Slide 9 of 21: While the island of Jeju-do is one of the most popular destinations in the country, the volcanic island of Ulleung-do is lesser-known and offers similar spectacular panoramas that will suit travellers who like to be far from the madding crowd.
Slide 10 of 21: Seoraksan National Park is named in honour of the highest mountain in the country with the same name. People flock there primarily for the fauna—which is simply spectacular. The park is also very popular with hikers and photographers.
Slide 11 of 21: Tourists will be flocking to South Korea this February for the XXIII Olympic Winter Games being held in PyeongChang. Here are 20 things to see and do there other than watching international athletes compete at the highest level.
Slide 12 of 21: The Hallyeosudo gondola, in Hallyeohaesang National Marine Park, is almost two kilometres (1.2 miles) long—the longest in South Korea, and takes you to the summit in nine minutes. From there, you can descend on foot or by gondola.
Slide 13 of 21: Among the many attractions in the capital of Seoul, there are five ancient imperial sites: the largest palace, Gyeongbokgung (often compared to the Forbidden City in Beijing), Changdeokgung, Changgyeonggung, Deoksugung, and the Jongmyo Shrine, all of which have different stories to tell.
Slide 14 of 21: Tea culture is often associated with China and Japan, but it is equally important in South Korea. Visit Boseong and Hadong green tea plantations or check out the Insadong quarter in Seoul to discover the tea houses.
Slide 15 of 21: The Dosanseowon Confucian Academy was established in 1574 by the disciples of Yi Hwang, also known by his pen-name Toegye, who died in 1570. Today, it is a historic site where visitors can learn about Korean spiritual culture.
Slide 16 of 21: There are many temples in South Korea. Among those that tourists are allowed to visit are Haedong Yonggungsa, on the ocean, Bulguksa, located in Gyeongju National Park and listed as a UNESCO World Heritage Site, and Guinsa, headquarters of the Cheontae Order of Korean Buddhism.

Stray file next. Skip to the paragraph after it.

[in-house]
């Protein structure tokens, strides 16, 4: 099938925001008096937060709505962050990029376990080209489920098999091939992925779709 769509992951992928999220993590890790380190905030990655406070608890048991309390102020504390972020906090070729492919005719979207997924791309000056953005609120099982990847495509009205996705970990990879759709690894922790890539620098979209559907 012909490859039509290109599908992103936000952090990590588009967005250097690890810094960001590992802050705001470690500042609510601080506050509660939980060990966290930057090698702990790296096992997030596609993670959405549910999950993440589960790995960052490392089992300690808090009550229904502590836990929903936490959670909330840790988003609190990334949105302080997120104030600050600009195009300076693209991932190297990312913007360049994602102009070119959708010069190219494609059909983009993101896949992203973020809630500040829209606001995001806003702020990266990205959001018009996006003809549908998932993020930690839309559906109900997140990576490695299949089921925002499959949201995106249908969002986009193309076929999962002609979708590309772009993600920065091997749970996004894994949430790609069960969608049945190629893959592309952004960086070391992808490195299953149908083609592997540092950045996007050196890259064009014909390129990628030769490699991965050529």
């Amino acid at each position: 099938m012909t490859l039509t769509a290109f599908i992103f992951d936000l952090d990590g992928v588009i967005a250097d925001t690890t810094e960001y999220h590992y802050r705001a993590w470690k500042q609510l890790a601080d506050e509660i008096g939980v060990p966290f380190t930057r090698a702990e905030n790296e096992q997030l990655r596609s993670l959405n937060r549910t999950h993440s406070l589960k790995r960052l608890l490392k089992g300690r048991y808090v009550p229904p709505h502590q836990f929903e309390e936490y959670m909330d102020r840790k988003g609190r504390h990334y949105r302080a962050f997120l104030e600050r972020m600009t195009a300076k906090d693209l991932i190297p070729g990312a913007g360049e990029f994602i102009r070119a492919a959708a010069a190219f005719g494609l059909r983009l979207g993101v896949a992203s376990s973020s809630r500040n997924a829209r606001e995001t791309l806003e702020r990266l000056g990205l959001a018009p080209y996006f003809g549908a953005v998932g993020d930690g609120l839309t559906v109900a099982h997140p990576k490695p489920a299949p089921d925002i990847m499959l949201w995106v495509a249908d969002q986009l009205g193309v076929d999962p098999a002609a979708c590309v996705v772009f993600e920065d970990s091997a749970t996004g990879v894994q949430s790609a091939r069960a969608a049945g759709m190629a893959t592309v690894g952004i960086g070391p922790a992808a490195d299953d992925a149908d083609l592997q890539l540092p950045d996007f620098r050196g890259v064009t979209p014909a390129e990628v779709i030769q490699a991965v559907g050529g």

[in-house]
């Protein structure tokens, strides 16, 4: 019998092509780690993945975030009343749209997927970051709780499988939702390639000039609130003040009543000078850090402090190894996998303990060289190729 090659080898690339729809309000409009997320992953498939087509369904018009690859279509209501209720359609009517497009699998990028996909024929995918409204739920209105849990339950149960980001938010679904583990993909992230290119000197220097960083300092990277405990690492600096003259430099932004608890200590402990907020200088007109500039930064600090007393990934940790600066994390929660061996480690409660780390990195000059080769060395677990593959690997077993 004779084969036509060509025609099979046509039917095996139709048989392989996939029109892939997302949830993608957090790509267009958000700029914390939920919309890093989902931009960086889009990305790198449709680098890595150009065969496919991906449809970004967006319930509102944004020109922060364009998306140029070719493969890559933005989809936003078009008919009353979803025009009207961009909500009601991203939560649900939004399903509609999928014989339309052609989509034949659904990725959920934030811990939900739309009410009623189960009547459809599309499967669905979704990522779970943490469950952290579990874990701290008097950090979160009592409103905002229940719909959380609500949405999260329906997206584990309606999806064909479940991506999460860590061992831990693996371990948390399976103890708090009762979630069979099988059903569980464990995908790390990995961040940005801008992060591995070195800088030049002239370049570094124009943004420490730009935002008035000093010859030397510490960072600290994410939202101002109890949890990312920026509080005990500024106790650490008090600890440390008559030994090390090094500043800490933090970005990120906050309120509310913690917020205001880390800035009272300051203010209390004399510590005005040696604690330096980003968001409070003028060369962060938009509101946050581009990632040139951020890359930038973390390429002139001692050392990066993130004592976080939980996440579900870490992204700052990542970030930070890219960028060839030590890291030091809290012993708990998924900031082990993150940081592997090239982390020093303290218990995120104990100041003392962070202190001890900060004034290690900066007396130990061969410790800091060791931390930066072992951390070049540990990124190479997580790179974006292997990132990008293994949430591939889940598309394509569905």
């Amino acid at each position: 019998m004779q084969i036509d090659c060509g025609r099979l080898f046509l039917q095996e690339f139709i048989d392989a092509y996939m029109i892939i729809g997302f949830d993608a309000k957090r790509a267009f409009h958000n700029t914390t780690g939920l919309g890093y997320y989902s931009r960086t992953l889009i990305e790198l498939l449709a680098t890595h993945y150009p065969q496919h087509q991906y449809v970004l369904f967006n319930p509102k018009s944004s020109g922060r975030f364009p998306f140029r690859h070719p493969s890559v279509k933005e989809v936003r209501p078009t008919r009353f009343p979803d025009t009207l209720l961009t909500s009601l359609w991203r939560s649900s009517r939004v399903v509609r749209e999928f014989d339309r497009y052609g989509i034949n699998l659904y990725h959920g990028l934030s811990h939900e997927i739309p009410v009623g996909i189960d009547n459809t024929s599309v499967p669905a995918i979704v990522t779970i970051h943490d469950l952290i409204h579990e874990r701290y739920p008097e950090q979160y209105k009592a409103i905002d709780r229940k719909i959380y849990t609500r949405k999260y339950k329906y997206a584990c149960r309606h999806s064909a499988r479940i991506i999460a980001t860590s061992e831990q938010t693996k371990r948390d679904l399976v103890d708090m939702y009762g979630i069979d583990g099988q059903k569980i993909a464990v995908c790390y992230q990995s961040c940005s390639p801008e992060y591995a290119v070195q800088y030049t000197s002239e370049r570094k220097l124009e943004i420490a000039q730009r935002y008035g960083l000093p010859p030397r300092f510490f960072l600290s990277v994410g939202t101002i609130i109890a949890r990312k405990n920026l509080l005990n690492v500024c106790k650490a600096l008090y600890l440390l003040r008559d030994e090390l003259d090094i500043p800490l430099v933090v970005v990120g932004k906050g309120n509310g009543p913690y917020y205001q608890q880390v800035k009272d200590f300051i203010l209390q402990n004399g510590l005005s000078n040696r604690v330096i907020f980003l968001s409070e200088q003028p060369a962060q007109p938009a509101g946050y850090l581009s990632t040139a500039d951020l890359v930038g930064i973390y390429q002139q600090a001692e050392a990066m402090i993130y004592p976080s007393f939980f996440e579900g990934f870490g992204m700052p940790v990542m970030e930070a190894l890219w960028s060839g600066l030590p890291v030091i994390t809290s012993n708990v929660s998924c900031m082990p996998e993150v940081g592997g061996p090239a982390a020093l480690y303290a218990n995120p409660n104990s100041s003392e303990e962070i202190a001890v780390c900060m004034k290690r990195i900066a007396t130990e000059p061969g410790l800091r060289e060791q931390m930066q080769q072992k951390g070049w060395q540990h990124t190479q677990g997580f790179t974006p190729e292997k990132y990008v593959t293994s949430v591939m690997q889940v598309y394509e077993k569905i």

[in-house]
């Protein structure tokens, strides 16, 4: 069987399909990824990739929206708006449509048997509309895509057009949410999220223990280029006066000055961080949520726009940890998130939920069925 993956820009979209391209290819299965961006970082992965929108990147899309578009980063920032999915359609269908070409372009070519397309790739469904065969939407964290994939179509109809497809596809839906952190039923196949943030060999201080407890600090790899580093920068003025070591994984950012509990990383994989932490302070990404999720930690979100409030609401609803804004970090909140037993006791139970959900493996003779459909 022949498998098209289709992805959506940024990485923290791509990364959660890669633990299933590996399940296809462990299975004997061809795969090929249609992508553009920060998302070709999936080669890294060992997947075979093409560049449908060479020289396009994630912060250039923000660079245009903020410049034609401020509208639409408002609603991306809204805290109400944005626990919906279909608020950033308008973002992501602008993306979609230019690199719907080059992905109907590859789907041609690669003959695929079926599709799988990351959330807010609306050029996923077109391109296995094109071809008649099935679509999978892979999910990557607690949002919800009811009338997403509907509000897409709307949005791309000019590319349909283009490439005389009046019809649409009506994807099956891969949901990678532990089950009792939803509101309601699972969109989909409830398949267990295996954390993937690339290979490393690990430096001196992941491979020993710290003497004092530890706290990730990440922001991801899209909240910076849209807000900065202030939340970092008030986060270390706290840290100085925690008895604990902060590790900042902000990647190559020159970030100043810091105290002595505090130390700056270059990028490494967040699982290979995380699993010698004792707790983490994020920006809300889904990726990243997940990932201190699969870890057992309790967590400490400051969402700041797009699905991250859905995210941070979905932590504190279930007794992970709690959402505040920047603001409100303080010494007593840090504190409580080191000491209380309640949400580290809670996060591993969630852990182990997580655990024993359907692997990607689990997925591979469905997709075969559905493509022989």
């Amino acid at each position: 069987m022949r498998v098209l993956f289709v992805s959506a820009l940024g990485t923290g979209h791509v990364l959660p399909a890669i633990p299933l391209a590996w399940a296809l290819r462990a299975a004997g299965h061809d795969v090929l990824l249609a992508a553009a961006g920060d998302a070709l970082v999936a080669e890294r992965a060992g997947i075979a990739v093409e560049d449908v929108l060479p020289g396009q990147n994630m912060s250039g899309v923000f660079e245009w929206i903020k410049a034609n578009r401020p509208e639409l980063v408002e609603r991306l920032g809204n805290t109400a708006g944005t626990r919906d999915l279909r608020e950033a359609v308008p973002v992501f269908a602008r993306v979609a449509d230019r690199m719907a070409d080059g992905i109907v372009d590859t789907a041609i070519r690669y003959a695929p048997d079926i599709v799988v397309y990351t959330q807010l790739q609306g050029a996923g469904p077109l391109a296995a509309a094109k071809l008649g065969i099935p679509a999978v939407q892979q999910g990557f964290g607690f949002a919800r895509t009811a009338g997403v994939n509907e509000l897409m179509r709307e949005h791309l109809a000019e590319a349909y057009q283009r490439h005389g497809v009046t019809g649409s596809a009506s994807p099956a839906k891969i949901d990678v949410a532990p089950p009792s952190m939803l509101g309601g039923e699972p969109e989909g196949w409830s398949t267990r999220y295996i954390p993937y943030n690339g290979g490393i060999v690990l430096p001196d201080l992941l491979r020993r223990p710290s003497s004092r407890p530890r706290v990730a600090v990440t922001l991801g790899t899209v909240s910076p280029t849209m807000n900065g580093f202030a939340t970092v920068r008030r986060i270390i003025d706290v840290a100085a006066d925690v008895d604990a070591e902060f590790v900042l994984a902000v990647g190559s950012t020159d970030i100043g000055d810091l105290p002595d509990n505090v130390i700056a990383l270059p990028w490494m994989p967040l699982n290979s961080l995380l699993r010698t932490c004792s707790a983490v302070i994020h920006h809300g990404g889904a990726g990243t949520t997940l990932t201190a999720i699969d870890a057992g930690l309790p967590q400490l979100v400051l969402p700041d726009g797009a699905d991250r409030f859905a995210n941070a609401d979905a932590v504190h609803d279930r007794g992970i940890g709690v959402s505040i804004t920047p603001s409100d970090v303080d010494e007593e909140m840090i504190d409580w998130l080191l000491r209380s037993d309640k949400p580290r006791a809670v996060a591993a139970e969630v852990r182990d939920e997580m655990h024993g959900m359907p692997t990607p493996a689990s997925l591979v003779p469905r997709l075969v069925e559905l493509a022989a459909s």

Slide 17 of 21: To experience Korean life before technology, visit Jeonju Hanok Village. There you’ll find more than 800 hanoks, traditional Korean houses, plus a cathedral, an ancient Confucian academy, authentic restaurants, and much more.
Slide 18 of 21: The Independence Hall of Korea will give you a deeper understanding of the Japanese occupation of South Korea, one of the most difficult periods in the country’s history. The memorial, featuring seven exhibition halls, was built to commemorate the victims who were killed during the conflict.
Slide 19 of 21: People who love unusual tourist attractions will adore the Trick Eye Museum in Busan, Seoul, and Jeju. In these museums, you can actually play with art—visitors are encouraged to “participate” in the pieces, making it seem like they are part of the art works.
Slide 20 of 21: Busan is a major port city in South Korea. Among its most popular tourist attractions are Gwangan Bridge (also known as the Diamond Bridge), which is illuminated at night, and the very popular Haeundae Beach. An international film festival takes place there, and the Jagalchi Fish Market is not to be missed for seafood lovers.